History of Arenzville

Molly Daniel of Charleston, Illinois was raised in Arenzville. Molly’s parents Mr. and Mrs. Robert Clark were active community members, and many of Daniel’s fondest childhood memories revolved around the town annual celebration, The Arenzville Burgoo. Like many sons and daughters of this small Midwestern farm town, Daniel grew up and moved away. However, Arenzville was never far from her heart and mind. 

“After I went to college, I lived away from Arenzville, but it was during the short time that I lived overseas, that I really began missing home.  I wanted so much to see pictures of home,” shared Daniel. “So when I moved back to the States, I started thinking someone really needs to put some pictures up on the internet of Arenzville, and, finally, I decided that someone was going to be me.” 

During the year of 1998, Daniel met with Arenzville officials and offered to create a website on behalf of the village. She ensured them that she would upload photographs and collect local stories for the website at no fee to the city. Her only goal was to create a site for people, like herself, who missed their hometown, where they could look at pictures, read about the community and reminisce about days past. 

The city accepted Daniel’s offer and the website commenced. She began visiting Arenzville frequently to conduct research on the history of the village and to gather stories from the local townspeople. “I quickly realized that there were many things that I didn’t know about my hometown,” said Daniel. One of the things she gained knowledge about was the early history of the town. 

Arenzville was established in 1839 by Francis Arenz. Arenz came to the United States from his native country of Prussia (modern day Northern Germany and Poland) in 1827 and first settled in Kentucky. Arenz remained in Kentucky for two years, working in the merchandising business. In 1829 he moved to Galena, Illinois to work in the lead trade before moving to Beardstown, where he focused his entrepreneurial spirit on real estate sales.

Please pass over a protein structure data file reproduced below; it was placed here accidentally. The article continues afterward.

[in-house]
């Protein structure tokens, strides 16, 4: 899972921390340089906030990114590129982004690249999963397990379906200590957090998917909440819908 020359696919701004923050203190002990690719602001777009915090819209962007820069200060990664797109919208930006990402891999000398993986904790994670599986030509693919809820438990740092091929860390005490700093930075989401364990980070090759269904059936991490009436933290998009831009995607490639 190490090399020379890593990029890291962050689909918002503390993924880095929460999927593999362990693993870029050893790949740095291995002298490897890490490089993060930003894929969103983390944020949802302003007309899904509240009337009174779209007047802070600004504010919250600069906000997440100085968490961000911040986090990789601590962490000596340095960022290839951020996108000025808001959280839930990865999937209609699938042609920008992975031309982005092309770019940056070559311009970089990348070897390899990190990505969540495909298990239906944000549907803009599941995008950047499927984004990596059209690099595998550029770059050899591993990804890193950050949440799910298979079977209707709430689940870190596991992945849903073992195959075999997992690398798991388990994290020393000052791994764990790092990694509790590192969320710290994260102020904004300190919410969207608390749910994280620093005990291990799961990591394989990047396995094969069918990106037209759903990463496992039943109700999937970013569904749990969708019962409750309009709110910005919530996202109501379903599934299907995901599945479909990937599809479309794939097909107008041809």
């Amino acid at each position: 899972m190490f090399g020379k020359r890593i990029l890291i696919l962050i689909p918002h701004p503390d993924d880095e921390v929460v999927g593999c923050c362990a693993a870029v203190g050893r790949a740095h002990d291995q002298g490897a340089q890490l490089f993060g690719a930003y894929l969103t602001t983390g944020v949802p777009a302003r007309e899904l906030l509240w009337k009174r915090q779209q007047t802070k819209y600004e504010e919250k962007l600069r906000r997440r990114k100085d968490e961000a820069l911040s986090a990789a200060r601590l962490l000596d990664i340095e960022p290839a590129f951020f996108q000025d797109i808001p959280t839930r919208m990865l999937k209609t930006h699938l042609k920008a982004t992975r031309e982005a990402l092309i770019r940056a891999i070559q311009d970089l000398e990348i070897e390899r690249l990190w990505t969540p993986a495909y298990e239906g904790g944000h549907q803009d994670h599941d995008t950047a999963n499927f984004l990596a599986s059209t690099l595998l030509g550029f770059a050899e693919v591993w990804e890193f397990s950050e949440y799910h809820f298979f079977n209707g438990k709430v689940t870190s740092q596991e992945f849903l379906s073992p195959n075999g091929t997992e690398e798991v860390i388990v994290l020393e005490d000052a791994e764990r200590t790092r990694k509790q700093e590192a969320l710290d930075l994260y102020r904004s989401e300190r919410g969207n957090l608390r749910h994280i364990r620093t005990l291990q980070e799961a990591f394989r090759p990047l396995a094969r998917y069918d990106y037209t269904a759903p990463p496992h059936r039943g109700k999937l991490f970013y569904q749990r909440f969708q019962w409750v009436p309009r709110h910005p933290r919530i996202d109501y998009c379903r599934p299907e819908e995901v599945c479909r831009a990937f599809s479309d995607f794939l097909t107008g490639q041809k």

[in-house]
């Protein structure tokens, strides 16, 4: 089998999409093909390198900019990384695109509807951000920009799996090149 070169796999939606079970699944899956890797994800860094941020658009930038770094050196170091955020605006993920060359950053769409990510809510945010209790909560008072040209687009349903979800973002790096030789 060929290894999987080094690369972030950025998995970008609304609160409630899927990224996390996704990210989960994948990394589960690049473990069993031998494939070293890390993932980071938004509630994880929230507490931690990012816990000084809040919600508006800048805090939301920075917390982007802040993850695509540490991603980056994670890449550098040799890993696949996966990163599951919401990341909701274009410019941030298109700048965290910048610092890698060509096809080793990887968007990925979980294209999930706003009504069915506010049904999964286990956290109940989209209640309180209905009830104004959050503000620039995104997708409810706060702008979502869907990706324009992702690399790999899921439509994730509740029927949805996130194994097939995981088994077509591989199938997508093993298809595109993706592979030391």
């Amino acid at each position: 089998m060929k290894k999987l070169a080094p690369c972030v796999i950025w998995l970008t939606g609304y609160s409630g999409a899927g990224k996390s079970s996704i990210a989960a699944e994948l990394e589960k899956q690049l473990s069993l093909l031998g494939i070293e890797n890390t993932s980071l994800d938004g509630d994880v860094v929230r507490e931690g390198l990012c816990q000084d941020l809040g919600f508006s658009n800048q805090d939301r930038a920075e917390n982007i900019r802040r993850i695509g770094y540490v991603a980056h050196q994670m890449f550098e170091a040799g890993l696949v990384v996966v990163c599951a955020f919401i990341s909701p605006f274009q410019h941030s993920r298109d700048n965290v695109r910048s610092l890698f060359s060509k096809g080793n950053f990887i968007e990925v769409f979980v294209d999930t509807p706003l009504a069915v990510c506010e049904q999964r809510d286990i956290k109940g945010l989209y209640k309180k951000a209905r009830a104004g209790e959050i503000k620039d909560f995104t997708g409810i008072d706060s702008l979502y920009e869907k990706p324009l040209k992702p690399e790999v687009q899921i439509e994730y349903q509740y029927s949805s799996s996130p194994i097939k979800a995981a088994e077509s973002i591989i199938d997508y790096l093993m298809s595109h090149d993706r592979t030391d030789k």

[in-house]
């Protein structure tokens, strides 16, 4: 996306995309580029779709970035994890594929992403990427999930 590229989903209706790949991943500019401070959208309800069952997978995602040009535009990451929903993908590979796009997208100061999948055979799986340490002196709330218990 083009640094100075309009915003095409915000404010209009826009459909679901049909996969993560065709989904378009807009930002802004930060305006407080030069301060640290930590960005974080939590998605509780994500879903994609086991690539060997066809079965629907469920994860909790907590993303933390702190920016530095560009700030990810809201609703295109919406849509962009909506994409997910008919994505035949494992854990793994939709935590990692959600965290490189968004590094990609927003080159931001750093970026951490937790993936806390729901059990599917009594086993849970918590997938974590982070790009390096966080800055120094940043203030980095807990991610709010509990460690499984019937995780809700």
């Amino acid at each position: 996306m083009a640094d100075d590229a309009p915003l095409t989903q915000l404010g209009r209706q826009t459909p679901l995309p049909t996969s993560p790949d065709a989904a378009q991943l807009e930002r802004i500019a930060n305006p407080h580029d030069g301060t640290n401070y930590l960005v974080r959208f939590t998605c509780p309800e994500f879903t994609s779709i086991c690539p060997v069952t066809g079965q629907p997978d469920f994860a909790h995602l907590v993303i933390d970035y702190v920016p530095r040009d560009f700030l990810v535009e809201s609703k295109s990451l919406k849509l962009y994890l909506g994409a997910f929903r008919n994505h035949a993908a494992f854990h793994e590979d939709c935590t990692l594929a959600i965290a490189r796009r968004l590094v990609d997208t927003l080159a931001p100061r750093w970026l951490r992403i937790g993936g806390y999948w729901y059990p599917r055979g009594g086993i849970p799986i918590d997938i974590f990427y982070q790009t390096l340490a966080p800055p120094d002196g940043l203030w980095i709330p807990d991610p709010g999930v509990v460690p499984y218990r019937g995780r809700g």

Based on its appealing location between several major cities and close proximity to the Illinois River, Arenz decided to settle in Beardstown. In order to attract incoming immigrants to the area, he established the newspaper The Beardstown Chronicle and Illinois Bounty Land Advertiser in 1834. He remained the owner and editor of the publication for more than two years before the newspaper proved to be unprofitable for Arenz and its existence ceased.

Although the newspaper was financially unsuccessful, it served its purpose of attracting individuals and businesses to the area. During that time, Beardstown became a major shipping point for local farmer’s produce and pork. With the agricultural industry being profitable at that time, Arenz moved approximately six miles southeast of Beardstown and began farming. He remained living and working on that farm until 1839 when he mapped out the village of Arenzville and made his permanent home there. 

Arenz was not only a businessman and farmer, but also an active political leader. He was one of the creators of the Illinois State Agricultural Society and in 1852 was appointed by President Fillmore to serve as a representative to carry dispatches to American diplomats in Vienna and Berlin. 

After learning about the early history of Arenzville, Daniel was inspired to ask other questions about her hometown. Daniel went on to discover large numbers of young men from Arenzville had enlisted in the Union Army during the Civil War. She also learned more about the integral process of making Arenzville’s famous Burgoo. These stories, as well as more information on the history of the village can be found on village’s website that Daniel continues to operate, www.burgoo.org. 

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About the author

Kelsey Schutz hails from White Hall and is an adventure junkie. Traveling (46 countries and counting), practical joking, and spending time on her family’s farm are among her passions.

View all articles by Kelsey Schutz

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